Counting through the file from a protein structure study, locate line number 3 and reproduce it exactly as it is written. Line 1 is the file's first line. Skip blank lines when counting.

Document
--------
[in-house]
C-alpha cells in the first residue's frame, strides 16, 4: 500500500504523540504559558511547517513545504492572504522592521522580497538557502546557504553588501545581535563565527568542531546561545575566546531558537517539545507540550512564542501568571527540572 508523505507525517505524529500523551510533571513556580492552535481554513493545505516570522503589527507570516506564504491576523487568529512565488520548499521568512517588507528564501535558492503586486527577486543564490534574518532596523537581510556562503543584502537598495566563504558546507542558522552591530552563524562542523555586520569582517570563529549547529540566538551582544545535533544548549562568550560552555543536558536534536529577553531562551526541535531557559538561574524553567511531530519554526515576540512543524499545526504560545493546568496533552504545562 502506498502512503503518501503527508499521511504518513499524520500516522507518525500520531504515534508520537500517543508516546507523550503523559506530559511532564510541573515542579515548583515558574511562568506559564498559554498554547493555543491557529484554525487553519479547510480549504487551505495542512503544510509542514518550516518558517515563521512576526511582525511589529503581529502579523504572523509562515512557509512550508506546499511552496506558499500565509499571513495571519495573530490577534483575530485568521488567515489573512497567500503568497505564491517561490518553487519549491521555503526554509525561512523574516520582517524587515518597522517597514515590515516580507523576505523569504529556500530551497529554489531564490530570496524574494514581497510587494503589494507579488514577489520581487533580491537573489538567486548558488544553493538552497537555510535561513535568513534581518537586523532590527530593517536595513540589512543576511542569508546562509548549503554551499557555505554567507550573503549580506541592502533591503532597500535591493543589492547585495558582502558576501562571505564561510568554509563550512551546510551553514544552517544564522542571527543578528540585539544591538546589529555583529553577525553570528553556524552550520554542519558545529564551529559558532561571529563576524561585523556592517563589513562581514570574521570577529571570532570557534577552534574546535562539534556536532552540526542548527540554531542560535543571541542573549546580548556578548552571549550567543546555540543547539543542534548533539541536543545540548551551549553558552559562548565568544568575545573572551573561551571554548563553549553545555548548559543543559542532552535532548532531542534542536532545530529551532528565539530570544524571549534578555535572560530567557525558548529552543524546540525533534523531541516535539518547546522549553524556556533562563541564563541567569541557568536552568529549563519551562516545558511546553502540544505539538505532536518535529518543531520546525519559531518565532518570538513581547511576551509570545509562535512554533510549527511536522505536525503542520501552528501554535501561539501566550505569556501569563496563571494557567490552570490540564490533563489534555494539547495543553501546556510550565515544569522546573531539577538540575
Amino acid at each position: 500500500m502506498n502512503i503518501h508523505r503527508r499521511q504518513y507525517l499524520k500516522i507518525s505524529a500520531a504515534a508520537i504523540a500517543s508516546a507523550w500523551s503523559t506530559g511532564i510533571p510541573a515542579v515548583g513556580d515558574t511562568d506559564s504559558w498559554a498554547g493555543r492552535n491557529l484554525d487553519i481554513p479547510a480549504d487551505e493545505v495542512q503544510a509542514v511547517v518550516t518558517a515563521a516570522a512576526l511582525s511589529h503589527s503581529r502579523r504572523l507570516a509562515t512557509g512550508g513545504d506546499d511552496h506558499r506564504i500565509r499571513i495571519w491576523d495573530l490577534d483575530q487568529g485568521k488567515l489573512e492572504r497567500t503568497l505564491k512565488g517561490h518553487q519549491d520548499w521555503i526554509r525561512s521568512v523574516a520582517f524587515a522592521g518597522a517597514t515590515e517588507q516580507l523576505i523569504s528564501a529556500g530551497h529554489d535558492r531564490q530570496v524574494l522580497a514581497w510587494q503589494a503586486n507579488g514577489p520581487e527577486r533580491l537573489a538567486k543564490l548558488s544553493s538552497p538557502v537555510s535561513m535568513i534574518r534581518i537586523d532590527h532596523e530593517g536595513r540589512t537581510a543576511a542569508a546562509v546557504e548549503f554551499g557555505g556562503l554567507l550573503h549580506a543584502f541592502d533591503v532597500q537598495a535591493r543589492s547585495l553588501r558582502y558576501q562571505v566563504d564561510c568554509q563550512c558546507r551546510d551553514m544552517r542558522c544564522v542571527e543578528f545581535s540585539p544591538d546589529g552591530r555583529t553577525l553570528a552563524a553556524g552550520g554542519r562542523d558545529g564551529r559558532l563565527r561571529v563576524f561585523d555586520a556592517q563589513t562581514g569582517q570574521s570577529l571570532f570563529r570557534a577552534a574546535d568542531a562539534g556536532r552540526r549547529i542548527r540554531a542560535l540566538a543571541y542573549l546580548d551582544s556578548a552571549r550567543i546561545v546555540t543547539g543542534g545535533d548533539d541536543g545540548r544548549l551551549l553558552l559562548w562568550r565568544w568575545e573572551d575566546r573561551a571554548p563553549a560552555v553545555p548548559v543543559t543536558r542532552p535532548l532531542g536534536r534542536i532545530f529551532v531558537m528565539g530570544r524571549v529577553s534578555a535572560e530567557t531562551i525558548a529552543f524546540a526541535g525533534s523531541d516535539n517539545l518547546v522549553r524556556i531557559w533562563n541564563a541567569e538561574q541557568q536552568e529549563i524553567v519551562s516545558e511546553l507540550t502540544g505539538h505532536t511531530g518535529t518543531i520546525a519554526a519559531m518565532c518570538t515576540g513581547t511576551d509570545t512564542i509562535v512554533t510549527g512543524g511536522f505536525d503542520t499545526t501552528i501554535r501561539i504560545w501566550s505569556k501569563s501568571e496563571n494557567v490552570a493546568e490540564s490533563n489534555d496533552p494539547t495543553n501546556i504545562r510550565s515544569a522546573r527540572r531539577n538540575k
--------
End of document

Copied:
Amino acid at each position: 500500500m502506498n502512503i503518501h508523505r503527508r499521511q504518513y507525517l499524520k500516522i507518525s505524529a500520531a504515534a508520537i504523540a500517543s508516546a507523550w500523551s503523559t506530559g511532564i510533571p510541573a515542579v515548583g513556580d515558574t511562568d506559564s504559558w498559554a498554547g493555543r492552535n491557529l484554525d487553519i481554513p479547510a480549504d487551505e493545505v495542512q503544510a509542514v511547517v518550516t518558517a515563521a516570522a512576526l511582525s511589529h503589527s503581529r502579523r504572523l507570516a509562515t512557509g512550508g513545504d506546499d511552496h506558499r506564504i500565509r499571513i495571519w491576523d495573530l490577534d483575530q487568529g485568521k488567515l489573512e492572504r497567500t503568497l505564491k512565488g517561490h518553487q519549491d520548499w521555503i526554509r525561512s521568512v523574516a520582517f524587515a522592521g518597522a517597514t515590515e517588507q516580507l523576505i523569504s528564501a529556500g530551497h529554489d535558492r531564490q530570496v524574494l522580497a514581497w510587494q503589494a503586486n507579488g514577489p520581487e527577486r533580491l537573489a538567486k543564490l548558488s544553493s538552497p538557502v537555510s535561513m535568513i534574518r534581518i537586523d532590527h532596523e530593517g536595513r540589512t537581510a543576511a542569508a546562509v546557504e548549503f554551499g557555505g556562503l554567507l550573503h549580506a543584502f541592502d533591503v532597500q537598495a535591493r543589492s547585495l553588501r558582502y558576501q562571505v566563504d564561510c568554509q563550512c558546507r551546510d551553514m544552517r542558522c544564522v542571527e543578528f545581535s540585539p544591538d546589529g552591530r555583529t553577525l553570528a552563524a553556524g552550520g554542519r562542523d558545529g564551529r559558532l563565527r561571529v563576524f561585523d555586520a556592517q563589513t562581514g569582517q570574521s570577529l571570532f570563529r570557534a577552534a574546535d568542531a562539534g556536532r552540526r549547529i542548527r540554531a542560535l540566538a543571541y542573549l546580548d551582544s556578548a552571549r550567543i546561545v546555540t543547539g543542534g545535533d548533539d541536543g545540548r544548549l551551549l553558552l559562548w562568550r565568544w568575545e573572551d575566546r573561551a571554548p563553549a560552555v553545555p548548559v543543559t543536558r542532552p535532548l532531542g536534536r534542536i532545530f529551532v531558537m528565539g530570544r524571549v529577553s534578555a535572560e530567557t531562551i525558548a529552543f524546540a526541535g525533534s523531541d516535539n517539545l518547546v522549553r524556556i531557559w533562563n541564563a541567569e538561574q541557568q536552568e529549563i524553567v519551562s516545558e511546553l507540550t502540544g505539538h505532536t511531530g518535529t518543531i520546525a519554526a519559531m518565532c518570538t515576540g513581547t511576551d509570545t512564542i509562535v512554533t510549527g512543524g511536522f505536525d503542520t499545526t501552528i501554535r501561539i504560545w501566550s505569556k501569563s501568571e496563571n494557567v490552570a493546568e490540564s490533563n489534555d496533552p494539547t495543553n501546556i504545562r510550565s515544569a522546573r527540572r531539577n538540575k